The Holy Door

holy_doorThe beginning of the Jubilee Year is always solemnly marked by the opening of a Holy Door by the Pope in St. Peter’s Basilica in the Vatican. However, for this Jubilee of Mercy Pope Francis also wanted a Door of Mercy in each diocese so that everyone throughout the world may be able to celebrate the Jubilee.

In the Diocese of Westminster there will be a Holy Door at the cathedral and there are also Holy Doors at: Brook Green; the Italian Church, Clerkenwell; Enfield; Haverstock Hill; Hounslow; Kingsland; Lincoln’s Inn Fields; Marylebone; Soho Square; Stanmore; Waltham Cross; Our Lady’s, Welwyn Garden City; Our Lady of Willesden.

The tradition of a holy door during a jubilee dates back to the fifteenth century: according to the description given in 1450 by a certain Giovanni Rucellai of Viterbo, it was Pope Martin V who in 1423, at the Basilica of Saint John Lateran, opened the Holy Door for the first time in the history of the Jubilee. His successors, especially Pope Alexander VI in 1499, maintained this tradition and extended it to the four major Basilicas, namely, in addition to Saint John Lateran, the Basilica of Saint Peter in the Vatican, Saint Mary Major and Saint Paul Outside the Walls.

In a way, until 1975, the rite emphasized the wall that prevented access, in normal times, to the Holy Door. In 1975, the ritual of closing and opening of the Holy Door was changed to better highlight the symbol of the door. A door in everyday life has several functions, all repeated by the symbol of the Holy Door:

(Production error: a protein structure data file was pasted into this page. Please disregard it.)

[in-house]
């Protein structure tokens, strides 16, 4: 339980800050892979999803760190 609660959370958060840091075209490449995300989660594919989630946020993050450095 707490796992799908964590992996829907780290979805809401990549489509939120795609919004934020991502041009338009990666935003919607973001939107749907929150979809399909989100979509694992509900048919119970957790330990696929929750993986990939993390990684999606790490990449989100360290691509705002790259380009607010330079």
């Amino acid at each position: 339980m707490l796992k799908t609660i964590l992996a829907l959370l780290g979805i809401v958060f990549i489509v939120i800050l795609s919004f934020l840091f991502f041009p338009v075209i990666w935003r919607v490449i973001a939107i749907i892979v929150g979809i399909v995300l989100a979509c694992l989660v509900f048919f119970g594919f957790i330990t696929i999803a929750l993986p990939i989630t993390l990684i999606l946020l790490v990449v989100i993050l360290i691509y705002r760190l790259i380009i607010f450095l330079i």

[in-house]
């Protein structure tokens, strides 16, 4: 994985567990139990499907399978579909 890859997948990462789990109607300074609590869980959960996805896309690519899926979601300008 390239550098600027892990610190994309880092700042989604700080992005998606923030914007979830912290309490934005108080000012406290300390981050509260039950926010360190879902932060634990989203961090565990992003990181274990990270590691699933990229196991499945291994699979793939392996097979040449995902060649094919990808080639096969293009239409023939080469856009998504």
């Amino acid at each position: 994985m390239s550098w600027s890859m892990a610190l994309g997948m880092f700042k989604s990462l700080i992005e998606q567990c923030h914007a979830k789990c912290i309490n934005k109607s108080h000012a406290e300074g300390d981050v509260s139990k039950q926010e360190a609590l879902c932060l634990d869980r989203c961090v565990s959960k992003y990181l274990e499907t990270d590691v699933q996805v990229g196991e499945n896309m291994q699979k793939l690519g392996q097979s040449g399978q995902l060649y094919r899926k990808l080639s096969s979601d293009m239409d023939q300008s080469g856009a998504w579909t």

• It marks the separation between inside and outside, between sin and the order of grace (Mi 7:18-19);
  • It permits entry to a new place, in showing mercy and not condemnation (Mt 9:13);
  • It provides protection, it provides salvation (Jn 10:7).

Jesus said: “I am the gate” (Jn 10:7). There is only one way that opens wide the entrance into the life of communion with God: this is Jesus, the one and absolute way to salvation. To him alone can the words of the Psalmist be applied in full truth: “This is the Lord’s own gate: where the just may enter” (Ps 117:20).

To pass through the door from the outside is to pass from this world into the presence of God. Moreover, to pass through the door is to confess with firm conviction that Jesus Christ is the Son Of God, the Lord, and the Saviour who suffered, died, and rose for our salvation. With great courage, a person freely decides to cross the threshold leaving behind the kingdom of this world so as to enter the new life of grace of the Kingdom of God.

When the door opens, the obstacles of passage to our Lord are removed. During the Holy Year, we hope and pray that the obstacles of personal weakness, temptation, and sin will be removed so that we will have a holy union with our Lord.

Pope Francis wishes that everyone, regardless of their state, be able to make a pilgrimage through a Holy Door and receive the Jubilee Indulgence.

Three conditions will enable us to be granted the Jubilee Indulgence:

  1. A brief pilgrimage to the Holy Door, open in every Cathedral or In the churches designated by the Diocesan Bishop, and in the four Papal Basilicas in Rome, as a sign of the deep desire for true conversion;
  2. Participation in the Sacrament of Reconciliation and the Holy Eucharist with a reflection on mercy;
  3. The accompaniment of these celebrations with the profession of faith and with prayer for the Pope and for the intentlons that the Pope bears in his heart for the good of the Church and of the entire world.

Finally, significance is placed on the importance of spiritual and corporal works of mercy, adding that ‘each time that one of the faithful personally performs one or more of these actions, he or she shall surely obtain the Jubilee Indulgence’.